First spotted in California Home + Design magazine: a renovated 1937 cottage in Sonoma, with interiors designed by Brazilian-born, Swiss-schooled, San Francisco-based Antonio Martins. Martins has lived and worked in Hong Kong, Argentina, and Bangkok, and his international approach is evident throughout the interiors. "I had worked with the clients before, on their residence in the city," he says. "We started fresh on this project and kept to a budget; most of the interior furnishings are from vintage stores, flea markets (I got up at 6 am to go to the Alameda market), and pieces from Brazil, Portugal, and Asia that I've collected over the years." To see more of the designer's work, go to Antonio Martins.
Photos by Drew Kelly.
Above: Drought-resistant foliage lines the entrance path.
Above: Scott Adkins of Redwood City’s Profab Metal Design created the custom gate.
Above: Martins stripped the oak floors and stained them ebony; he commissioned the hand-forged steel fireplace surround (which is bolted to the wall and conceals the original brick fireplace) from Scott Adkins of Redwood City’s Profab Metal Design. Sliding barn doors in the hallway reference the region's agriculture history.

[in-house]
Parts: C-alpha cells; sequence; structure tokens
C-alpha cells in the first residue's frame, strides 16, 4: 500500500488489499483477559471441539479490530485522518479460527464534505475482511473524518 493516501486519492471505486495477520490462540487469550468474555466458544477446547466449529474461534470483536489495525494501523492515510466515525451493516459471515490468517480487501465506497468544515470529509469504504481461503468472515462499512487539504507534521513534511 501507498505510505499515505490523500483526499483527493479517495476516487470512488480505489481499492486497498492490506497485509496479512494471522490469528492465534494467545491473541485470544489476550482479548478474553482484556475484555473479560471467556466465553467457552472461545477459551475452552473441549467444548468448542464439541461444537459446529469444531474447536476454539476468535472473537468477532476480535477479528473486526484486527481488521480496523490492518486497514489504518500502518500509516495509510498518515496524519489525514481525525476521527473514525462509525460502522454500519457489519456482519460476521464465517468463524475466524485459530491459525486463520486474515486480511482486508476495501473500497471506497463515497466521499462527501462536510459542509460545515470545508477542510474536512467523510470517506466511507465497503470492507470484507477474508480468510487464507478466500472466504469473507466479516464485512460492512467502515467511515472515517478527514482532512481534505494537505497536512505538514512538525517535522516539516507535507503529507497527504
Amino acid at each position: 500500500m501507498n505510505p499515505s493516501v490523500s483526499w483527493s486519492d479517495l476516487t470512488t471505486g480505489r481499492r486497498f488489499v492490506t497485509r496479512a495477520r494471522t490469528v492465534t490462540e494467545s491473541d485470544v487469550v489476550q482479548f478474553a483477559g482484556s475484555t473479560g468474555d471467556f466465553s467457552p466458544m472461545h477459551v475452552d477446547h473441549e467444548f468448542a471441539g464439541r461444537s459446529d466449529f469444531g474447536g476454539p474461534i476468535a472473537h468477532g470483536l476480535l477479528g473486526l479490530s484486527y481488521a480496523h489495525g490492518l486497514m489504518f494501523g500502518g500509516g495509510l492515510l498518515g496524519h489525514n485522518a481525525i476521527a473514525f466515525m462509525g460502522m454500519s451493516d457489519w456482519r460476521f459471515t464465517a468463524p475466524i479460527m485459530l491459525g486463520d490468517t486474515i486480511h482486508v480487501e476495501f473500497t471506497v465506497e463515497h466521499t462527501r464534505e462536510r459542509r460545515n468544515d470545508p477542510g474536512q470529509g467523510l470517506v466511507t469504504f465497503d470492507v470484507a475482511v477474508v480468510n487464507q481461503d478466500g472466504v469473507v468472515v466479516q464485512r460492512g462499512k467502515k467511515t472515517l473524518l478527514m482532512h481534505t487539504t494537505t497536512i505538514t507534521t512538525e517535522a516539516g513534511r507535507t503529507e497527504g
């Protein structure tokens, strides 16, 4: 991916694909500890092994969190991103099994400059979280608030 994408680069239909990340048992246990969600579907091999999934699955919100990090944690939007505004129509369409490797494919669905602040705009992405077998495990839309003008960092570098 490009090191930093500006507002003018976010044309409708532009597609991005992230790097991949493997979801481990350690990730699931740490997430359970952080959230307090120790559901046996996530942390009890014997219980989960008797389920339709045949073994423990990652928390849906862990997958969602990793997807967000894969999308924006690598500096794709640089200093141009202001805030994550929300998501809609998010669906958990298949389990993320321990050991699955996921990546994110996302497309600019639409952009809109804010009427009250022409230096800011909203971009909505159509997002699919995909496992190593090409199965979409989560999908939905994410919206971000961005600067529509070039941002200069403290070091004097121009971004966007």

Above: Martins sourced the Breuer cantilevered steel tube and wicker dining chairs from 1st Dibs. The Roost Halo Chandelier is available from Velocity Art & Design.
Above: In the kitchen, Martins created an accent wall by attaching sheets of raw steel to the wall with screws.
Above: Vintage wooden silk bobbins found in a Petaluma vintage shop function as supports for the reclaimed-wood shelving in the kitchen.
Above: A vintage carpenter's work bench work table functions as bar; Martins sourced a vintage propeller for the table lamp, which was made by SF shop Dogfork Lamp Arts in San Francisco.
Above: In the bedroom, Martins sourced a pendant light fixture made from an old bullet cap from Artefact Design & Salvage in Sonoma; the hair-on-hide rug is from Brazil.
Above: A vintage metal cabinet from Big Daddy serves as linen closet; Martins found the wooden shoe molds on a trip to Lisbon.
Above: A salvaged piece of machinery with a thick marble top functions as sink base. The round Grundtal mirror is from Ikea.